REVIEW: It's Even Worse Than it Looks

Book by Thomas E. Mann and Norman J. Ornstein

REVIEW: It’s even worse than it looksAn analysis of the problems of the U.S. political system, this book is also something of a conversion narrative: the story of two centrist pundits who have decided that the centre no longer holds. Mann and Ornstein’s previous book, The Broken Branch, blamed Congressional dysfunction on the failure of both parties to work together.

In It’s Even Worse Than You Think, they come to a different conclusion: Congress can’t get anything done because the Republicans have shifted so far to the right as to become “the insurgent outlier in American politics.” These two centrist pundits now attack the media and political scholars for implying “that the two sides are equally implicated”; to be fair and balanced, they argue, commentators should admit that one side is worse than the other. The problem Mann and Ornstein identify is that the U.S. Congressional system isn’t set up to deal with two parties that are in complete ideological opposition: unlike the Parliamentary system, it requires compromise and cross-party co-operation to pass legislation. If a party doesn’t want to compromise, they have plenty of tools at their disposal to block any government action.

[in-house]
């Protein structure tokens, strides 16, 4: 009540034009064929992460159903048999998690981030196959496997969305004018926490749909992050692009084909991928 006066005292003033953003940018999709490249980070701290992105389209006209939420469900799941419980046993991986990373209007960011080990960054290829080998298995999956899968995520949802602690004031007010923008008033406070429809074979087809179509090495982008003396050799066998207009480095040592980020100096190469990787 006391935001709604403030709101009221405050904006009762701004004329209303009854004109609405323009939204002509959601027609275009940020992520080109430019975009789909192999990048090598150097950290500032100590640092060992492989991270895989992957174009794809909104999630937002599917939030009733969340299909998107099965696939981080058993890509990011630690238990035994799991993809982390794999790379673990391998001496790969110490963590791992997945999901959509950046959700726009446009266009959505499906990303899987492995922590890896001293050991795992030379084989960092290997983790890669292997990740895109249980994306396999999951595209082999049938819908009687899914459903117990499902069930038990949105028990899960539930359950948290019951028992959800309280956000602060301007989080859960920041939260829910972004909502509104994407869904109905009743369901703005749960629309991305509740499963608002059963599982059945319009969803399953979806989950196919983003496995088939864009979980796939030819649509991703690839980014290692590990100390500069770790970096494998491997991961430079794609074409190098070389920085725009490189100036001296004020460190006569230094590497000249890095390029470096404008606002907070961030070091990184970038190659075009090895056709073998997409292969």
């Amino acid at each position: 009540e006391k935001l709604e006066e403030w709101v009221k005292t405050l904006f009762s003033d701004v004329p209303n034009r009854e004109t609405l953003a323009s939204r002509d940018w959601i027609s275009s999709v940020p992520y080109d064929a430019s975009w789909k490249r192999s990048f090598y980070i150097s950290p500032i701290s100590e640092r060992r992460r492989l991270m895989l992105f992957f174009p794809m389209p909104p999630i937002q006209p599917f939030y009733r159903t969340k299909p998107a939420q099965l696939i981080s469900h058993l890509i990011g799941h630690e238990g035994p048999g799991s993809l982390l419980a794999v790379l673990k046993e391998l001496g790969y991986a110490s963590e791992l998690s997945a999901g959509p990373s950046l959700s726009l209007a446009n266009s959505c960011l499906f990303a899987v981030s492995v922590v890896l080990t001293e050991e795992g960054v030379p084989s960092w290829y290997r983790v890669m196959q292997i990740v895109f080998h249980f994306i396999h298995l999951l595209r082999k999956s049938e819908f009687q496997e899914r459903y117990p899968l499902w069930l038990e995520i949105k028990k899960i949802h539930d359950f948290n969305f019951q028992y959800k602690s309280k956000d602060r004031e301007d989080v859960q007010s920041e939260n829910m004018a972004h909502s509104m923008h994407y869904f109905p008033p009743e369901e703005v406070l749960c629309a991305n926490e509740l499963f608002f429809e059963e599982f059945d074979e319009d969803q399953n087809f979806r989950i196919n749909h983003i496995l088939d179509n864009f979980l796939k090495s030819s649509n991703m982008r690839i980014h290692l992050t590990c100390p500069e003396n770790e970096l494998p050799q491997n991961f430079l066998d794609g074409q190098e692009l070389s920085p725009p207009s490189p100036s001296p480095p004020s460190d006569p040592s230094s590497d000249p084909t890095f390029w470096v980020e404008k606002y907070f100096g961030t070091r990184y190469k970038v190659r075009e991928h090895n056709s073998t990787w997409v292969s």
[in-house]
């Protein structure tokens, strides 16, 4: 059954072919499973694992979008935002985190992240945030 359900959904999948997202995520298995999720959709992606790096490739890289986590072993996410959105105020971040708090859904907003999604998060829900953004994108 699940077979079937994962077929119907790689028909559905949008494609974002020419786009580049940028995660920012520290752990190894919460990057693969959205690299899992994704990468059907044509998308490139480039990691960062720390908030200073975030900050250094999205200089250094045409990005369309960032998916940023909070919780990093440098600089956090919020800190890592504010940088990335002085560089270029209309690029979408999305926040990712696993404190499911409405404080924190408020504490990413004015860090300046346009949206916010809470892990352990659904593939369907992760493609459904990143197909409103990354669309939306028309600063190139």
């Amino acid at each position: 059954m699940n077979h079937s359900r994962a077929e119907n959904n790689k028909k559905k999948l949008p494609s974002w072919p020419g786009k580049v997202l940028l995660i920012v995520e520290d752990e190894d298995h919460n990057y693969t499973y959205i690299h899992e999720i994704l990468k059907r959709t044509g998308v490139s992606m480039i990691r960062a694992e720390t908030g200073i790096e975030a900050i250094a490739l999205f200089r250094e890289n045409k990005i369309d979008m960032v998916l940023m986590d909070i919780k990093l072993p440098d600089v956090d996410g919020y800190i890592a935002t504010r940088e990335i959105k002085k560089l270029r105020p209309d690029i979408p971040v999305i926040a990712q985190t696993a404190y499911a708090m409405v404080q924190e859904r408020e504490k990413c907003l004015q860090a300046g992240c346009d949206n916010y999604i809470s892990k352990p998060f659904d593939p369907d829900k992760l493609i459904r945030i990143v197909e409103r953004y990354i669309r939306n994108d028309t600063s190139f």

The authors detail many of the once-obscure tactics that Republicans have made common, including the increased use of filibusters and holds to block legislation or appointees that have majority support. They point to the 2011 crisis over the debt limit as an example of the trouble that can be caused by “restive House Republicans eager for a revolution.” Some might question the authors’ assumption that the Republicans are being purely cynical, “allowing electoral goals to dominate policy ones.” They don’t spend a lot of time considering the possibility that representatives may simply be doing what their constituents want. But the book remains a clear-eyed guide to the idea that “a Westminster-style parliamentary system provides a much cleaner form of democratic accountability than the American system.” So take heart, Canadians: no matter how bad we think our system is, it could be worse.

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